7

I have a sanding job that requires sanding inside many small pockets - a few thousand. I tested the speed I could get doing it by hand, and it might be as much of a week of non-stop work. It's time for power tools.

What tools are there for sanding inside small pockets, quickly? The pockets are slightly larger than 1" x 1", and 1" deep, plus a 45º slope extending out one side, for the smallest pockets. There are larger pockets in the job, also. Heck, what tools are there overall, for sanding inside pockets?

I know some people use emery boards, others use sanding sticks, some use abrasive nylon rotary tool wheels. What all options are out there?

A sample of the pockets I need to sand. Each one is a little larger than a cubic inch, and slanted on one side.

  • What are the pocket dimensions? – Matt Apr 15 '16 at 18:36
  • Slightly larger than 1" x 1", and 1" deep, plus a 45º slope extending out one side, for the smallest pockets. There are larger pockets in the job, also. – baudot Apr 15 '16 at 18:47
  • Few questions that are just for curiosity. What are you using these for? Could you line the boxes with flock? How did you make the recesses? – Matt Apr 15 '16 at 19:15
  • 1
    Have you surveyed your customers to see if there's an expectation that the pockets will be free of mill marks? I'd certainly sand all the top edges, but I'm not convinced that the interiors need that much work. – Aloysius Defenestrate Apr 17 '16 at 15:47
  • 1
    If those pockets hadn't been machine made, "How do I make 1000's of pockets?" would have been the first question! – FreeMan Apr 18 '16 at 15:54
8

Personally I would have aimed for an internal milled finish that didn't require sanding, that's the ideal. Obviously too late for that now and I don't know if that's possible with the Shopbot and the bit you were using anyway.

Instead of sanding to smooth the rough surfaces I recommend scraping. It will be faster, give a better finish and is more controllable, with much less chance of accidentally rounding edges.

For the flats the ideal tool is a bar scraper or scraping chisel. These are one of the tools traditionally used in planemaking for flattening the beds on wooden planes. These beds were never sanded as far as I'm aware and the finish is as smooth as you could ask for.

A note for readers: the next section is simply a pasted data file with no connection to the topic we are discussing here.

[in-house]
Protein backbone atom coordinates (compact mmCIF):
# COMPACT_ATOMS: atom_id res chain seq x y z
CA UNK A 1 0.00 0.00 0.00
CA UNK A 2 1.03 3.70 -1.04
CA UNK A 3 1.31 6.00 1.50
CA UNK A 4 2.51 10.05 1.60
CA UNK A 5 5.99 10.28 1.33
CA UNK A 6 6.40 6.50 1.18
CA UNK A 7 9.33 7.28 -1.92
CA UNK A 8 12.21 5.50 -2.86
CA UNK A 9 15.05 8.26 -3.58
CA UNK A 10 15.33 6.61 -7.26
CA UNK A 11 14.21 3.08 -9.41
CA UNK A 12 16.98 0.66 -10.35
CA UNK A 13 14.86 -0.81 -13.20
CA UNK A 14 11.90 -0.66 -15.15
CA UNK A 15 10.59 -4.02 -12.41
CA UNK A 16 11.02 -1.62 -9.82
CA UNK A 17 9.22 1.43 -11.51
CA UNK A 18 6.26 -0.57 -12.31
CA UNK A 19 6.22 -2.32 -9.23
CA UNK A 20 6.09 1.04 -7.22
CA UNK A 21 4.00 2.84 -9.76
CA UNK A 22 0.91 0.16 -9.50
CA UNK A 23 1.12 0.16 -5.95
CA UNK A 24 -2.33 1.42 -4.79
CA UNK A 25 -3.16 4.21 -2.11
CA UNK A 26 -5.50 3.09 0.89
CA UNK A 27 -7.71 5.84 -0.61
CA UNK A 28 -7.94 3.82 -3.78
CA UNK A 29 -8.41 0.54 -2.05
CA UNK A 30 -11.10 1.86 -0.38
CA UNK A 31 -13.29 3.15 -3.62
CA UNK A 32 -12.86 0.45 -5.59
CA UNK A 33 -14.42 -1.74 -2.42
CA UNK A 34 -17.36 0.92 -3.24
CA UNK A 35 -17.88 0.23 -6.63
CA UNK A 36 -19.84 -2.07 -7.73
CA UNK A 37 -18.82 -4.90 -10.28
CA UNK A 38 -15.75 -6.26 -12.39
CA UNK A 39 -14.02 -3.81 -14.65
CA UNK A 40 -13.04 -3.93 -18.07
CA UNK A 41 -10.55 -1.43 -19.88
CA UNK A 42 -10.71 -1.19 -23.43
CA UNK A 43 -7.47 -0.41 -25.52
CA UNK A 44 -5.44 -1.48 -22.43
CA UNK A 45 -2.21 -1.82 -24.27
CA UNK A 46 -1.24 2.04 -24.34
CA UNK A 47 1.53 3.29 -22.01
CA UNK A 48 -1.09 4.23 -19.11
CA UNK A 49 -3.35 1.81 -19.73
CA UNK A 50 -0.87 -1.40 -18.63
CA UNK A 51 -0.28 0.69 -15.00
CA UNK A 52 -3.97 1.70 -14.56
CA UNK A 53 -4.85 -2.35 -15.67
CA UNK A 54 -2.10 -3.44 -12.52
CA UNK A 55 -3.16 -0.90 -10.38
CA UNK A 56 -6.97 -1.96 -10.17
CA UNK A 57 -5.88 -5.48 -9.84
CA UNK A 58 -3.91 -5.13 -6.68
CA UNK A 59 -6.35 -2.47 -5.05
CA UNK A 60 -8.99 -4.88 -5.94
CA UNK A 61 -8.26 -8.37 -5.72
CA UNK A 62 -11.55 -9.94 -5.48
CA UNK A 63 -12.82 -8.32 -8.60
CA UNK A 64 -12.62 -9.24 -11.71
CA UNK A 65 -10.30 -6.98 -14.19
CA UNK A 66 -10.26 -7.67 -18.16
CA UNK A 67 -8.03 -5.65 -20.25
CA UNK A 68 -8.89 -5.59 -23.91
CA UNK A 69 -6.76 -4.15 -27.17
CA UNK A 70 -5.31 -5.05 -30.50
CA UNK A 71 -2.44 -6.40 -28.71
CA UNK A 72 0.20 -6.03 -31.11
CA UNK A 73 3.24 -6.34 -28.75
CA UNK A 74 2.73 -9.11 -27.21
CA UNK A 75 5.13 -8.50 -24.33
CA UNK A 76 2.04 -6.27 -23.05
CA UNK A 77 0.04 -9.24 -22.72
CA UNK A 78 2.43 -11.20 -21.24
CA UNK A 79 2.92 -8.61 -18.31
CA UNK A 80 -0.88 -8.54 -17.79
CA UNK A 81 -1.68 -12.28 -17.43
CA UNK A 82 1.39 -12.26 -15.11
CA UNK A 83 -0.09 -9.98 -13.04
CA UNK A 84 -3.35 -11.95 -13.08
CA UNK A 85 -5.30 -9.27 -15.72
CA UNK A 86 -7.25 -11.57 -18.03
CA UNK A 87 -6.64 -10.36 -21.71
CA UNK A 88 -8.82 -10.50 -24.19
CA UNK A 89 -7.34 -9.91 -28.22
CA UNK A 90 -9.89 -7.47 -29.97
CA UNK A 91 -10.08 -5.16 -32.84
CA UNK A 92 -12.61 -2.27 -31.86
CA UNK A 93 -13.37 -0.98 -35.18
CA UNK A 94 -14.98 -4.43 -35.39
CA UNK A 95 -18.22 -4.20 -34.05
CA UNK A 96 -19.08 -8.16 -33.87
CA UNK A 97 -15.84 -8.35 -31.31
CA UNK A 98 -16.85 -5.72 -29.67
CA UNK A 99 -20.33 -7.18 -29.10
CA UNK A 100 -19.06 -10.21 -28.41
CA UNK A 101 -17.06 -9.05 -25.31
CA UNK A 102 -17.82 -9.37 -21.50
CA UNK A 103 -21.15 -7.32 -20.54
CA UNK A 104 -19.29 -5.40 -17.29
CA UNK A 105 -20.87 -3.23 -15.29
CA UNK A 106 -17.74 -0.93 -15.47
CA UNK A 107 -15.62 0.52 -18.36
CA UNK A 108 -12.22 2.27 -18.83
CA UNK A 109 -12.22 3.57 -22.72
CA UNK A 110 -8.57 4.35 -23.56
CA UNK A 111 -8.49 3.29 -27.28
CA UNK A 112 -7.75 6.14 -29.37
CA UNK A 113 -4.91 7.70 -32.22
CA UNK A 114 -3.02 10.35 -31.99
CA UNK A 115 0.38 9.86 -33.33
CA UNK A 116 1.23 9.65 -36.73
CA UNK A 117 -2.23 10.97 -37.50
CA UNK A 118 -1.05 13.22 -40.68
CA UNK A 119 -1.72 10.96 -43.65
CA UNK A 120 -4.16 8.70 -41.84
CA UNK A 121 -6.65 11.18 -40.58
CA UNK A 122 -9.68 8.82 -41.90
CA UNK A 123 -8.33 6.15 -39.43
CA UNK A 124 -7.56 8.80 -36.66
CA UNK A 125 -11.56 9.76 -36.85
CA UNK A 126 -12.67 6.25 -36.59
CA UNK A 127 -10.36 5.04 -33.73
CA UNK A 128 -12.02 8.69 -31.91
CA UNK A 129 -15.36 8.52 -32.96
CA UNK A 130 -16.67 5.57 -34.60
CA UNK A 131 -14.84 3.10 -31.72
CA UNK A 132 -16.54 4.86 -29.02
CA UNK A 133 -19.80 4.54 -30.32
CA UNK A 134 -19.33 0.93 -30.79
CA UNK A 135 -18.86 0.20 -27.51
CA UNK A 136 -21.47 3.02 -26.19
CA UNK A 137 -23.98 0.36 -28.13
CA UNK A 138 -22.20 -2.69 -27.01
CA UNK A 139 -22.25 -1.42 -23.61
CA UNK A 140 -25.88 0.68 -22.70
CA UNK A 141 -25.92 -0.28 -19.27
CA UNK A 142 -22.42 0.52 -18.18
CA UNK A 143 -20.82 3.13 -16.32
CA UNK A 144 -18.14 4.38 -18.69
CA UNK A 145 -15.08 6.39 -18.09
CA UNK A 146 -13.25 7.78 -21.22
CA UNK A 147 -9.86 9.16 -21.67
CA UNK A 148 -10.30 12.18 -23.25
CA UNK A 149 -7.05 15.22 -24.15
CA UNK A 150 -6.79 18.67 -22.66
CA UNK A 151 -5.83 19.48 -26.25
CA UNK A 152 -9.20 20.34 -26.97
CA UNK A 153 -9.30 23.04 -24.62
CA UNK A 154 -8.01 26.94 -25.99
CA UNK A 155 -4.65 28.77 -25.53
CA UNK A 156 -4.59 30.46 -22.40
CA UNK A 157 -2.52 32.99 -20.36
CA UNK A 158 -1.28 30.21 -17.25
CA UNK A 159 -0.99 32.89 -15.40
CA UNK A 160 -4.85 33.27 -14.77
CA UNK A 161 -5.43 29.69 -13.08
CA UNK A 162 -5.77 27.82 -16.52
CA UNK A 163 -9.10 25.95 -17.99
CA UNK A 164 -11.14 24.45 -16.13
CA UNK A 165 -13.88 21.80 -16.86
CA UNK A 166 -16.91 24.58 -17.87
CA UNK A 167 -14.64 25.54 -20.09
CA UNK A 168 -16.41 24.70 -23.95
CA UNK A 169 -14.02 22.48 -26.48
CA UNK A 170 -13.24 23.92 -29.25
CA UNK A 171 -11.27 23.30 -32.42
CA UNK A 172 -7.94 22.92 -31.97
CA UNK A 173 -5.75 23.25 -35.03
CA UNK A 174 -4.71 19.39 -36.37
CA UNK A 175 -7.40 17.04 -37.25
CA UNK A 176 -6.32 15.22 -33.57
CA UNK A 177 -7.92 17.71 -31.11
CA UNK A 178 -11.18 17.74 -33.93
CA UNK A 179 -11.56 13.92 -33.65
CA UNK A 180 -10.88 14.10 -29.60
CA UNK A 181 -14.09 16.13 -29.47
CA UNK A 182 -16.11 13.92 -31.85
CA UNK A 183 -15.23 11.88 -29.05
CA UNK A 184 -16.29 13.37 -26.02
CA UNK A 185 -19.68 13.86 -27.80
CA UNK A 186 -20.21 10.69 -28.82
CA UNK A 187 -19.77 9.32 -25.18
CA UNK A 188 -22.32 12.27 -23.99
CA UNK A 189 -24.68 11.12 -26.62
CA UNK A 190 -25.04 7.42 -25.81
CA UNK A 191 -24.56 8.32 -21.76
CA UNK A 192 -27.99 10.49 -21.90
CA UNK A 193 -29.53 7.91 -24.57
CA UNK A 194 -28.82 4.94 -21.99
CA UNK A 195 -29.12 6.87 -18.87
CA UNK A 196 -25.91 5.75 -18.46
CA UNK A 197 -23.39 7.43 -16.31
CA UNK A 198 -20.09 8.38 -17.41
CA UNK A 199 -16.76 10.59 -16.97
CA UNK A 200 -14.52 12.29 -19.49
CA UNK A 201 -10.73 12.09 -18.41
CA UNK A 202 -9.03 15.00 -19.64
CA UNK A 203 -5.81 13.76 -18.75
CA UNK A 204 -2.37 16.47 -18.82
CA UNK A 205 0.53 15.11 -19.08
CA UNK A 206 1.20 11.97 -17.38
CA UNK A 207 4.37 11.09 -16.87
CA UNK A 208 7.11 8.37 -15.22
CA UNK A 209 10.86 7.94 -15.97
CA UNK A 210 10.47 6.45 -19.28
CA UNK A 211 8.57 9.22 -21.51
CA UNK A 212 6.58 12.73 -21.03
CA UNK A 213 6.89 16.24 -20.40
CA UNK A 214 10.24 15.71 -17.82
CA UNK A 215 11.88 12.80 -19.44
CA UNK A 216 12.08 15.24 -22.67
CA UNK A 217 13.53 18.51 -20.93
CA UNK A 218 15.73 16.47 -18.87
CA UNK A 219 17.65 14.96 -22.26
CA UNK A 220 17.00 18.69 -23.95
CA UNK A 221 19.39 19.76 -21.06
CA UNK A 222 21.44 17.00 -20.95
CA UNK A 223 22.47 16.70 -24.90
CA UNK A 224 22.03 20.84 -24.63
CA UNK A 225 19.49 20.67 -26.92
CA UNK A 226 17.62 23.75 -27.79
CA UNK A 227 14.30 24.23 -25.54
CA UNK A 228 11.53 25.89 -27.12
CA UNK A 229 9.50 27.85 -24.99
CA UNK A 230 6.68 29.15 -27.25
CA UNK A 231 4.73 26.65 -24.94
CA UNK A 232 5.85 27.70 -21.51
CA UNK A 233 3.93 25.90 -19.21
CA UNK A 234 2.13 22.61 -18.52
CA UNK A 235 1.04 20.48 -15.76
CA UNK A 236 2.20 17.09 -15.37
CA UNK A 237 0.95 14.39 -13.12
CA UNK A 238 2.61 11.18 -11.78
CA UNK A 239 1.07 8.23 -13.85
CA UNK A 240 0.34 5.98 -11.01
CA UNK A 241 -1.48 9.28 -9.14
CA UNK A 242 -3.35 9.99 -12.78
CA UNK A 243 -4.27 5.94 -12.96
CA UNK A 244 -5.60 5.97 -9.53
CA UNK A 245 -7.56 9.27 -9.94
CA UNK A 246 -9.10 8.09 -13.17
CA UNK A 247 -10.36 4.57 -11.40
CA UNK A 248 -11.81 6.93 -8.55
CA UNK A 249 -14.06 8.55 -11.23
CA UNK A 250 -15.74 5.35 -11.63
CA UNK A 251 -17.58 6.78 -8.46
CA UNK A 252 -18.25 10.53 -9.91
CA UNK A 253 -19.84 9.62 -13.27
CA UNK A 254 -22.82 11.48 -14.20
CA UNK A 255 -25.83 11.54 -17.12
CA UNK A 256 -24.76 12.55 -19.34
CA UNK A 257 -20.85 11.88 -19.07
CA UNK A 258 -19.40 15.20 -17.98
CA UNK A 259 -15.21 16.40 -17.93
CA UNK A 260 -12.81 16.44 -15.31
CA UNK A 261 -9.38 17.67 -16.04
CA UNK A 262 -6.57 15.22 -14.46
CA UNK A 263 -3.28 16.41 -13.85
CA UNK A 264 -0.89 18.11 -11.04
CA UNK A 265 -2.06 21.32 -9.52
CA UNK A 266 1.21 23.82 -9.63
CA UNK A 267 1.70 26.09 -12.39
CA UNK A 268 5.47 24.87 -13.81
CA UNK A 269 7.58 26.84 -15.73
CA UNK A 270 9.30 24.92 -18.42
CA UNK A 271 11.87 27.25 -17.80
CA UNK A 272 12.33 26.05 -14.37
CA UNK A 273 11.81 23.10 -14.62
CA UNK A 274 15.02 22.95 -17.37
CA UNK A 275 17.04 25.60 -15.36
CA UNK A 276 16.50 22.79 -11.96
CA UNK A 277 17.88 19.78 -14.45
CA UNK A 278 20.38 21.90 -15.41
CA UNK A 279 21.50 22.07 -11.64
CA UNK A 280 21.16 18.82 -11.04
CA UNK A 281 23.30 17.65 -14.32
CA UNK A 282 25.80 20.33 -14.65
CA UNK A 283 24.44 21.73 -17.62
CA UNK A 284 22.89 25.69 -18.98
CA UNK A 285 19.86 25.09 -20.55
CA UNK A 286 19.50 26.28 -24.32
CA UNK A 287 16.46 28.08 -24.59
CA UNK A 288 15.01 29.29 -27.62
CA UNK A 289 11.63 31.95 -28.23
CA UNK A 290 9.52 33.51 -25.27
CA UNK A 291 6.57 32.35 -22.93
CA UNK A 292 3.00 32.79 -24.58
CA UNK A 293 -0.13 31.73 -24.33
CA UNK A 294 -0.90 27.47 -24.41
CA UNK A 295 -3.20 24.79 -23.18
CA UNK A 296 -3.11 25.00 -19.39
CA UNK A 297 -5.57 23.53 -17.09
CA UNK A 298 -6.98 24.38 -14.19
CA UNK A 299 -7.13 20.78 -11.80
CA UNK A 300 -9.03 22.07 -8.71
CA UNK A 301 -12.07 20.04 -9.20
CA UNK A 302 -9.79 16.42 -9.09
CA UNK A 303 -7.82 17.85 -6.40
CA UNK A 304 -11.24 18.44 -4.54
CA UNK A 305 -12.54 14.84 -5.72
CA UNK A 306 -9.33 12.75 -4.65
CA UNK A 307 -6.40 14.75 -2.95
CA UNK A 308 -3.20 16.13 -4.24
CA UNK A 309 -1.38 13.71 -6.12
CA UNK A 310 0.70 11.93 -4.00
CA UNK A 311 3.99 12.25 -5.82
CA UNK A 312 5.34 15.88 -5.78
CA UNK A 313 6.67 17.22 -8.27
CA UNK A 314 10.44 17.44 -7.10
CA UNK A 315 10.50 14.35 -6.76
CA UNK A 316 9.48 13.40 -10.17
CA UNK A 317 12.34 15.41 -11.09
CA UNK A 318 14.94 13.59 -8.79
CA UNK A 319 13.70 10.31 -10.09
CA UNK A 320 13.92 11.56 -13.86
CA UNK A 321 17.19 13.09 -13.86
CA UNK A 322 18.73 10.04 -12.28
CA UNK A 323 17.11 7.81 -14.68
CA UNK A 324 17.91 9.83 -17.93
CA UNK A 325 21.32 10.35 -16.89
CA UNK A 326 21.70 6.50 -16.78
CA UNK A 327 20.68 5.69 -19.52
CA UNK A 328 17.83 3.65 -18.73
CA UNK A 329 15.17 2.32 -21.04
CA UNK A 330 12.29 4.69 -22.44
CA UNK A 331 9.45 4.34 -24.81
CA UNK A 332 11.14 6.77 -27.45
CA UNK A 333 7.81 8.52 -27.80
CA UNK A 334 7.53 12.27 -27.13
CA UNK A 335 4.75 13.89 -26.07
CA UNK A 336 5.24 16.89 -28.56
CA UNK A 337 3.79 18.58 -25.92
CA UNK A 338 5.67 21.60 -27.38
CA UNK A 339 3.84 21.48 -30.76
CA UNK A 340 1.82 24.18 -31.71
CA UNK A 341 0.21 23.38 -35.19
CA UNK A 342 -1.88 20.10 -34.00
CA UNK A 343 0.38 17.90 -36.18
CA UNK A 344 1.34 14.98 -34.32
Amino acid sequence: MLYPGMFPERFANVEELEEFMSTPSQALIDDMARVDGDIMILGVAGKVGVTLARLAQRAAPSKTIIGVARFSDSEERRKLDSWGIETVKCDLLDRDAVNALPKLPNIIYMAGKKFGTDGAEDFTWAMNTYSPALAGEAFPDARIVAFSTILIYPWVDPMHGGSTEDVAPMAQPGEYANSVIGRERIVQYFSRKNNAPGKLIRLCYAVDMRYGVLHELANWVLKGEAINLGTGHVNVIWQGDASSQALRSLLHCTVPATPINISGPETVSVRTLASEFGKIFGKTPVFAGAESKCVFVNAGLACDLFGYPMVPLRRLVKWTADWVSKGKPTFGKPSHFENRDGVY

You can make one yourself from a beater chisel, just grind the end flat:

Bar scraper/scraping chisel

Here's the same thing explained in Classic Hand Tools by Garrett Hack:

Scraping chisels explained

As you can see from the old cast-steel chisel to the right in the photo above you don't have to start with a chisel that has flat sides (a firmer or registered mortise chisel), a bevel-edge chisel will work fine.

Ideally a tool like this would be specially heat-treated to make it a dedicated scraper (the tip being made ultra-hard) but a chisel of standard hardness is more than adequate for limited use.

| improve this answer | |
  • 2
    I wanted to say scraping but figured the parts were too big. Didn't even know they made scraper chisels. So when are we changing the site to graphus.se? – Matt Apr 16 '16 at 17:12
  • @Matt, LOL I didn't know about scraper chisels either until I found out about them in the context of planemaking, hard to discover them otherwise as they're a pretty specialised tool traditionally. I think they should be known and used more widely though, for example a few jobs a chisel plane is the usual pick for a scraper chisel will do as well, a little more slowly perhaps but better (almost no chance of digging into the surface). – Graphus Apr 18 '16 at 15:21
  • 1
    If this is still early prototyping stage, it may not be too late to change the milling settings and/or bit to get a better quality finish that doesn't need to be sanded. Heck, even if OP is heavily into production, it may be worth investigating that to eliminate the finishing step. – FreeMan Apr 18 '16 at 16:02
8

Bandfile Belt Sander

Not advocating any particular product but showing the product picture

enter image description here

Image from Harbour Frieght

That should help you get into the tight spots quickly and efficiently. Only issue would be the corners. For that I would use a small rotary tool. Hopefully you have one that will fit in there. Mine is a little too clunky to get into a hole that small. They make all sort of attachments for those things so a sanding ball might work just as well to conform to the shapes you have.

| improve this answer | |
4

You could use a small-diameter sanding drum on the drill press, similar to that pictured below.

drum sander
(source)

You would have to lower/raise the drill press table each time you move to a different pocket, but that's not too big of a hassle.

It's hard to tell by your pictures, but the sides of the pockets look straight, so this should work for the sides.

The bottoms, however, you'll need a different solution.

| improve this answer | |

Your Answer

By clicking “Post Your Answer”, you agree to our terms of service, privacy policy and cookie policy

Not the answer you're looking for? Browse other questions tagged or ask your own question.